Steps to Differentiation<br /> 1. Choice<br /> - Allows students to have a choice when completing an objective.<br /> - Allowing students to choose their assignments provides a sense of ownership.<br /> 2. Flexible Grouping<br /> - Students work in a variety of groups depending on task<br /> - Allows students to work with diverse groups of peers<br /> - Choose groups according to activity<br /> 3. Centers<br /> - Variety of centers gives students a choice for individual choice<br /> - Student chooses center aligned with learning style<br /> 4. Varying Assessments<br /> - Assessments by learning difficulty and learning style<br />
Trends in Math<br />Choiceboard: An organizer – prepared by teacher containing various activities increasing in difficulty for students to choose and complete<br /> Tic-tac-toe format, choose three<br /> Students can make requirement decisions<br /> Reinforces the goals of the lesson<br /> Activities build on each other <br /> Are of varying difficulty<br /> Good for diverse learners<br />
Trends in Math<br />Compacting is the process of adjusting instruction to account for prior student mastery of learning objectives. Compacting involves a three-step process: <br />1. assess the student to determine his/her level of knowledge on the material to be studied and determine what he/she still needs to master<br /> 2. create plans for what the student needs to know, and excuse the student from studying what he/she already knows<br /> 3. create plans for freed up time to be spent in enriched or accelerated study<br /> A third grade class is learning to identify the parts of fractions. Diagnostics indicate that two students already know the parts of fractions. This excuses these students from completing the identifying activities, and are taught to add and subtract fractions. <br />
Trends in Science<br />FOSS (Full Option Science System) is a research based system that is dedicated to improving learning and teaching of science for grades K-8<br />Created to engage students in the processes of observing objects and events, testing hypothesis, and generate explanations as they explore the natural world. <br />To construct their own inquiries, analyses and investigations<br />Directly correlated to state and core standards<br />Separate modules and courses according to grade level.<br />Teacher materials including guides, videos, and experiment kits<br />Useful techniques for special needs students. Items to promote a hands on dimension.<br />Program produces alternatives to standard print by incorporating files such as Braille, large print, digital, and audio books<br />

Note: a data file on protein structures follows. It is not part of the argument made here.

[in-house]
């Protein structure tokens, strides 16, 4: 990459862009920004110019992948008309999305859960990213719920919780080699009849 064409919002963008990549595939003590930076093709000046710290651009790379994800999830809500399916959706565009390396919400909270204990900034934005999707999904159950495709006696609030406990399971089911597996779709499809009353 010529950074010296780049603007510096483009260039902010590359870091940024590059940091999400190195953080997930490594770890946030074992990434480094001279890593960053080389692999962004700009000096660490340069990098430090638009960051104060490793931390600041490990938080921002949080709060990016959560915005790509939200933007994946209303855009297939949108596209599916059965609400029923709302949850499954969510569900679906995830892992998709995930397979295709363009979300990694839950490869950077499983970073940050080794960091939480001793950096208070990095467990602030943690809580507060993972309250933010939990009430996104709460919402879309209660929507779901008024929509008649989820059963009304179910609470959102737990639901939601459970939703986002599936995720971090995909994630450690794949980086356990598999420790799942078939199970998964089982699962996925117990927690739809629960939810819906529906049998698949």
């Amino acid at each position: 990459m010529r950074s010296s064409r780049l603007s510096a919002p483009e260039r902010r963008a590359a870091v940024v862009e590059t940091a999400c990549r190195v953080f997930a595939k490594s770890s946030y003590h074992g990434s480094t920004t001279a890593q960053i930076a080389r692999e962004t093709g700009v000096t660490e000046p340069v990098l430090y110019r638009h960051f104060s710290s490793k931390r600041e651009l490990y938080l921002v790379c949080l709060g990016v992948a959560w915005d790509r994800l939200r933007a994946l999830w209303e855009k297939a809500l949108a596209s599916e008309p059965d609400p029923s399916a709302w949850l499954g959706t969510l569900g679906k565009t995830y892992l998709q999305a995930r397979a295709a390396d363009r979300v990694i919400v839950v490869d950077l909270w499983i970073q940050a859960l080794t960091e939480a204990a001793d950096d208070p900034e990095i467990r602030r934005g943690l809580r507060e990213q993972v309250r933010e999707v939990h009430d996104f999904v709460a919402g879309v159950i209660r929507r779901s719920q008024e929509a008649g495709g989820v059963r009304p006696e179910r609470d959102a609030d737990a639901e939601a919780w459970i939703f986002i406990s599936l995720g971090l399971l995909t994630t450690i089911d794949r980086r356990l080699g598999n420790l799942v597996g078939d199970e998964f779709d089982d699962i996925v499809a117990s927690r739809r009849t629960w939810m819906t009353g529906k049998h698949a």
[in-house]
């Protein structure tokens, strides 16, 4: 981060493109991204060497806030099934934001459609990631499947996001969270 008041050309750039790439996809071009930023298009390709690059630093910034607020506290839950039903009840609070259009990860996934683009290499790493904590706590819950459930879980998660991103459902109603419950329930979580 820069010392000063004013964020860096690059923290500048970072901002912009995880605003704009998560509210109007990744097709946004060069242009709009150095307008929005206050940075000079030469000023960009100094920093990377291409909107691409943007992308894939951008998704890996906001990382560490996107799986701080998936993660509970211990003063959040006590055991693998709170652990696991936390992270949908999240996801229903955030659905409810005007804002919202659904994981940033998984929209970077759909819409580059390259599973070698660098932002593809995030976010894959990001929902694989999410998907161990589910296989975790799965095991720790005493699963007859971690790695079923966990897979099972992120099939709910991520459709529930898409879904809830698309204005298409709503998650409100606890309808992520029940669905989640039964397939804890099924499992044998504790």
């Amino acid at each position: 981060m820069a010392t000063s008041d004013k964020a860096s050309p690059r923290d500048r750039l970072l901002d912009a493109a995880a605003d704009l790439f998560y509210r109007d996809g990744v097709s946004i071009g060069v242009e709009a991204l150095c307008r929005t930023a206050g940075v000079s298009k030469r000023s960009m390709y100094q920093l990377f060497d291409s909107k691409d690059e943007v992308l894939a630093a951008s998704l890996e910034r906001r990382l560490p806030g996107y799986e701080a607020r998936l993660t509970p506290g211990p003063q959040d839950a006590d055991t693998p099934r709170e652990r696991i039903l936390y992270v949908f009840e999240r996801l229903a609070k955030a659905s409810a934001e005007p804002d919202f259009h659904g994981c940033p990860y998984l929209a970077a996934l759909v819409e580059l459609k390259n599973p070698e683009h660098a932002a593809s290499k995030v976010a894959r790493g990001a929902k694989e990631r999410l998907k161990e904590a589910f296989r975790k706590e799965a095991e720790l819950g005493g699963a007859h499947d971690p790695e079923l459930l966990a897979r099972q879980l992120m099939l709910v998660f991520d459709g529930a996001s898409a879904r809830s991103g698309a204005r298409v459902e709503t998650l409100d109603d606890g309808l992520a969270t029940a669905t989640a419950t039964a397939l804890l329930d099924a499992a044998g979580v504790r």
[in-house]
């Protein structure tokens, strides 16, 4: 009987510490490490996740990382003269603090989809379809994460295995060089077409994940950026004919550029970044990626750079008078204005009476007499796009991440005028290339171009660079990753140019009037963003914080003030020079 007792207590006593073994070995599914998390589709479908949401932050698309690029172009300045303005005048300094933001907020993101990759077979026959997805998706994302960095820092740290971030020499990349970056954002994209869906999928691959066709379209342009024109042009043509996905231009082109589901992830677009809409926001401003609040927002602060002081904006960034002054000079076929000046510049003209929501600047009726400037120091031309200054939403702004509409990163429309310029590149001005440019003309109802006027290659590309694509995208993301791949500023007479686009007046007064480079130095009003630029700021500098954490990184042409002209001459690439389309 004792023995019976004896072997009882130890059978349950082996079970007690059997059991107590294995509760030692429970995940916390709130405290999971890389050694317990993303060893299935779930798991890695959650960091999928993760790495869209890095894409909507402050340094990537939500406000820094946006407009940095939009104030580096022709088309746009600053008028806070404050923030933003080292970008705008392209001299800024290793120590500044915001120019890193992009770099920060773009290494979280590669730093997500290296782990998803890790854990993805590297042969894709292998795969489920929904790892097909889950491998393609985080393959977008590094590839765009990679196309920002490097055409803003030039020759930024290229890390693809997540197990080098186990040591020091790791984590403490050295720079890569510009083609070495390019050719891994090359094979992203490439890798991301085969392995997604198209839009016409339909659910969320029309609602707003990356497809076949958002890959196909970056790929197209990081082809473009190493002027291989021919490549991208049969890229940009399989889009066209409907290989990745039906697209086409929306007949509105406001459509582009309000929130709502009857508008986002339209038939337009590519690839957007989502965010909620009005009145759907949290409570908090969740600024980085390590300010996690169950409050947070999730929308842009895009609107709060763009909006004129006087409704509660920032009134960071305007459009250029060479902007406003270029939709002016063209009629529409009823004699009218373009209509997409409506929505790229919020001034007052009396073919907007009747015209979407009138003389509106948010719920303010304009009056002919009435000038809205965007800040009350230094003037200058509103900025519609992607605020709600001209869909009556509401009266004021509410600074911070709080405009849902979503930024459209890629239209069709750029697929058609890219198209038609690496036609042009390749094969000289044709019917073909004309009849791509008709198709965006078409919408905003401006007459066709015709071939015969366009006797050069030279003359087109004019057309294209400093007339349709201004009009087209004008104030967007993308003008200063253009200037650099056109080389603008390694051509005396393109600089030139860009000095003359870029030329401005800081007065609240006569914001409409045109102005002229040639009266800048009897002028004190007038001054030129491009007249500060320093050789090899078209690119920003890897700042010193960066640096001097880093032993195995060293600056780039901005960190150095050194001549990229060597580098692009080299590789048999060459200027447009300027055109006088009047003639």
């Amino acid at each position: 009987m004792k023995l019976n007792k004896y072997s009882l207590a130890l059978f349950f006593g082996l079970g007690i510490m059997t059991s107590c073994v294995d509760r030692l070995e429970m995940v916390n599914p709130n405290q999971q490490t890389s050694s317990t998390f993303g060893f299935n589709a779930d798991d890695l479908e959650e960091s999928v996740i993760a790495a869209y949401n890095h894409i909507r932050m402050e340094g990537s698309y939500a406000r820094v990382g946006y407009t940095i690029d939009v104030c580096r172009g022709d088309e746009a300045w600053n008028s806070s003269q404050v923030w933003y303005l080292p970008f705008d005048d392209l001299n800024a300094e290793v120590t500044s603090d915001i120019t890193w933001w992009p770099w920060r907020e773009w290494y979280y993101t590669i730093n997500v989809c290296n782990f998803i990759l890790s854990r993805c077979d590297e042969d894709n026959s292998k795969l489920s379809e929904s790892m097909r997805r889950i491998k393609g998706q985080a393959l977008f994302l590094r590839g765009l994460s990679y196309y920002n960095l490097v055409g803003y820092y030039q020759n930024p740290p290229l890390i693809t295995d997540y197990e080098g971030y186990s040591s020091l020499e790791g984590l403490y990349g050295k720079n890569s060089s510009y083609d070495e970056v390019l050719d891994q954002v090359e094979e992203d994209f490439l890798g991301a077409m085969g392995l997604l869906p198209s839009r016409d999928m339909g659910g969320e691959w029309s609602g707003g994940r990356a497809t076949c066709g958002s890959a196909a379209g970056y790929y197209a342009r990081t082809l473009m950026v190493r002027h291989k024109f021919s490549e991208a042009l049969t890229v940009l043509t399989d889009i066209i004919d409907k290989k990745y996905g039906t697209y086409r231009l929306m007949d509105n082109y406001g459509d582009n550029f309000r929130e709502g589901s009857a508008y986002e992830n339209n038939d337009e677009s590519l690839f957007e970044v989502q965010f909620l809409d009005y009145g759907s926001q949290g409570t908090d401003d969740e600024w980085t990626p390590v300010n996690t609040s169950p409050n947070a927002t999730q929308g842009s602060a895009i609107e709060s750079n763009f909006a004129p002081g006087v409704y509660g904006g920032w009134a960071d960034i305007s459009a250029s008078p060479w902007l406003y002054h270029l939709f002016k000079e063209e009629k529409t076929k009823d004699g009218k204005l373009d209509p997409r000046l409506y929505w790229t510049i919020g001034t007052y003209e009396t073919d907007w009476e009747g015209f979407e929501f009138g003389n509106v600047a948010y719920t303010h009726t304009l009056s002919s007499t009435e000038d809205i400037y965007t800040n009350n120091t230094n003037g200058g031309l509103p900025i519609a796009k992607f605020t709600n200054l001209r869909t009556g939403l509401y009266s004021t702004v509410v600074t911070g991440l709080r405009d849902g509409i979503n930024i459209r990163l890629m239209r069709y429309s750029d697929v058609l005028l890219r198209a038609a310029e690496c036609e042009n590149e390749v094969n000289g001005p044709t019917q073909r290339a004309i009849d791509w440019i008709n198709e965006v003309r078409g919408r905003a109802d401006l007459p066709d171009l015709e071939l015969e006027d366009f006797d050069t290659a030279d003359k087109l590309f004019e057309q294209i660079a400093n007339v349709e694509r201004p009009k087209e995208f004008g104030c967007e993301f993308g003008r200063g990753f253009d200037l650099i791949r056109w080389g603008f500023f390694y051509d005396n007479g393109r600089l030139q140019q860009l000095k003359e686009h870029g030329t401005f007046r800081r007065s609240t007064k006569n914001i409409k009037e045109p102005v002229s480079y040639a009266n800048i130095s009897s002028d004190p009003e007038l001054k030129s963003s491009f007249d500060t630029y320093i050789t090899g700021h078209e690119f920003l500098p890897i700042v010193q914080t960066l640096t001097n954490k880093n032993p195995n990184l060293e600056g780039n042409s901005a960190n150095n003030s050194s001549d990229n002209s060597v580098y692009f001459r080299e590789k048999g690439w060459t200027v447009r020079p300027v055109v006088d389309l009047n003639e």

Trends in Science<br />Tiered assignments are a way of getting everyone tothe same goal (learning a concept or skill) by using different strategies and methods.<br />Students are taught the same concepts for each lesson.<br />The teacher assesses the students’ current level of information and strengths:<br />Categorize students according their abilities.<br />Assigns activities to each student to demonstrate their grasp of the material.<br />Activities are progressively more difficult based on the students’ abilities.<br />Geared toward each student’s skills.<br />The trend is applicable to science, math, and other subjects.<br />
Instructional Issues<br />Class Size – Hard to implement differentiated instruction in large classrooms. <br />Professional Staff - One teacher cannot differentiate alone.<br />Resources - Requires a variety of materials and resources be available for students with differing learning styles. <br />Administrative Support - Differentiated instruction is quality instruction, but it may look like organized chaos at times. Support depends on progress and grades.<br />Parental Support - Support from parents is an absolute must for differentiated instruction to have an impact. <br />Time Consuming – Grouping students according to level requires assignments, assessments, and instructional material for all levels<br />